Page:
Agile + postponing decisions

Published: 25.7.2019
Categories: Delivery
Reading time: 2 min
People sitting around table having a meeting.

Most companies seem to offer agile development at least on some level. Most customers say that they have at least some experience with Agile. However many suppliers are using agile mostly as a sales pitch without really understanding it and many customers still insist on “fixed everything” contracts (fixed scope, price, schedule).

Instead of trying to cover all aspects of why agile is so great I will just concentrate on a single one: Postponing decisions to the last responsible moment.

At the beginning of a project, we know as little about it as we ever will

Vice versa at the end of a project we know as much as we ever will (during the project). Do you want to make important business decisions with a minimum or maximum amount of knowledge at your disposal?

Naturally, it’s impossible to decide everything at the end of the project. It’s wise to postpone them to the last responsible moment. Responsible here means a point after which not making a decision will start causing problems to the project. Some times it can be worse not to decide than to make a bad decision. We can learn from bad decisions and fix the problem, but indecision can just stop everything including the learning.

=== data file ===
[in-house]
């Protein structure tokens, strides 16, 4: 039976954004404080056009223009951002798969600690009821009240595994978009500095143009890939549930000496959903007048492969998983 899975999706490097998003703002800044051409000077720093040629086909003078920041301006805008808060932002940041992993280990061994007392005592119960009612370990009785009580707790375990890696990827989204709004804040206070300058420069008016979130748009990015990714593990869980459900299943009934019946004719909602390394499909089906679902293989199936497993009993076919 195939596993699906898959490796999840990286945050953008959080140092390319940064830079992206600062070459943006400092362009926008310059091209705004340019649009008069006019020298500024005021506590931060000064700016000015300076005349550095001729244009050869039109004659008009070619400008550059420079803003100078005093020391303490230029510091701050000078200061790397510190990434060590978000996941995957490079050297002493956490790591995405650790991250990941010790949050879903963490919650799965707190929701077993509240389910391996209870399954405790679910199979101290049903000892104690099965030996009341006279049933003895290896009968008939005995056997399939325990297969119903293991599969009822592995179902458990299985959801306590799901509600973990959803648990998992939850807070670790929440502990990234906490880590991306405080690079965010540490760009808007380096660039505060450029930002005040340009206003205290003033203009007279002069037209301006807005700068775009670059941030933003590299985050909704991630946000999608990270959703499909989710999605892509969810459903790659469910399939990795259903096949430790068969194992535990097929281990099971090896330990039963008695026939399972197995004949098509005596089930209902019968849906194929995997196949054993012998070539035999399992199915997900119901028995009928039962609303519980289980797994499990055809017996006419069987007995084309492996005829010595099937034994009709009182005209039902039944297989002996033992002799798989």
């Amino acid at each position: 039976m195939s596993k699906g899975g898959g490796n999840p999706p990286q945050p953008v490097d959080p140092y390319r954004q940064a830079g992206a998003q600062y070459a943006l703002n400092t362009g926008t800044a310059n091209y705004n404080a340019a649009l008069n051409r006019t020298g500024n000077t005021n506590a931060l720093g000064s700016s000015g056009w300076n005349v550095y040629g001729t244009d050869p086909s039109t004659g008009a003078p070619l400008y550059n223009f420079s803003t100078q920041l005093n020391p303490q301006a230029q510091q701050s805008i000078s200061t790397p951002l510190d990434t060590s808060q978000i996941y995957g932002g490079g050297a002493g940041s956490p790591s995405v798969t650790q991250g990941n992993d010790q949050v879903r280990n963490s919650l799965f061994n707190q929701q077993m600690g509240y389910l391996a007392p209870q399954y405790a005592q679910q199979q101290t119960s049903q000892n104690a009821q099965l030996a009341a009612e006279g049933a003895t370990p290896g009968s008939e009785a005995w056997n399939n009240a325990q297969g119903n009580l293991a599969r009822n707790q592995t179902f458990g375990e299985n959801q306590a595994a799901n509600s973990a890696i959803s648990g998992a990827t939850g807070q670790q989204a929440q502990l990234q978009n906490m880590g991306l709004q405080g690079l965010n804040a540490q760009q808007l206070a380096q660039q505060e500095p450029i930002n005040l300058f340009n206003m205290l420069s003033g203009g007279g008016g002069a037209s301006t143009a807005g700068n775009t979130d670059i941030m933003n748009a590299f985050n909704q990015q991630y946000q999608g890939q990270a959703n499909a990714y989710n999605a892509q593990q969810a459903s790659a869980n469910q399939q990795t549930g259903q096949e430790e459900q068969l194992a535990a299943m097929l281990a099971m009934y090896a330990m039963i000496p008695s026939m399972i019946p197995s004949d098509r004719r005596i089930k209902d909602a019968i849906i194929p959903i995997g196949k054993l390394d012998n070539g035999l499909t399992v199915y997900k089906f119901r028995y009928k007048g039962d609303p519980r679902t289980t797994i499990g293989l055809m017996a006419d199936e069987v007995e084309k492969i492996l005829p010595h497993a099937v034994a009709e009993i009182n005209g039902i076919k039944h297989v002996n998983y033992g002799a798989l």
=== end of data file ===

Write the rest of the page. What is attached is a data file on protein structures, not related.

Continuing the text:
In traditional project models, we start by doing the most important decisions at the very beginning of the project. The same is true for “agile” projects with fixed everything contracts.

This means writing a detailed requirements definition that has to be met before the project is done. This means that we will do the most important project decisions even before we have started the project. Many trivial details are left for the initial design phase, but most major things are already listed as an appendix of the project contract.

This also means that we don’t really have any reason or even opportunity for learning during the project. In real life, we will of course always learn things during the project, but applying them in a meaningful way would mean changes to the project contract. Even if the supplier would like to add something in order to make the end result better there is still the worry of completing all requirements listed in the original contract.

In agile, we don’t fix the scope of the project in the beginning

While this requires a lot more trust between the customer and the supplier it definitely means better results as well. Agile means higher risk of not meeting the initial scope of the project but much lower risk of not meeting the goals for the project.

When doing an agile web development project with Drupal we can actually see a partially completed web site, use it, learn from it and do decisions based it what we have learned. This often leads to major changes to our original plans, and to much better end results.

Even if there were no additional benefits to agile this would be big enough reason on its own to use agile instead of traditional “design first” methods.

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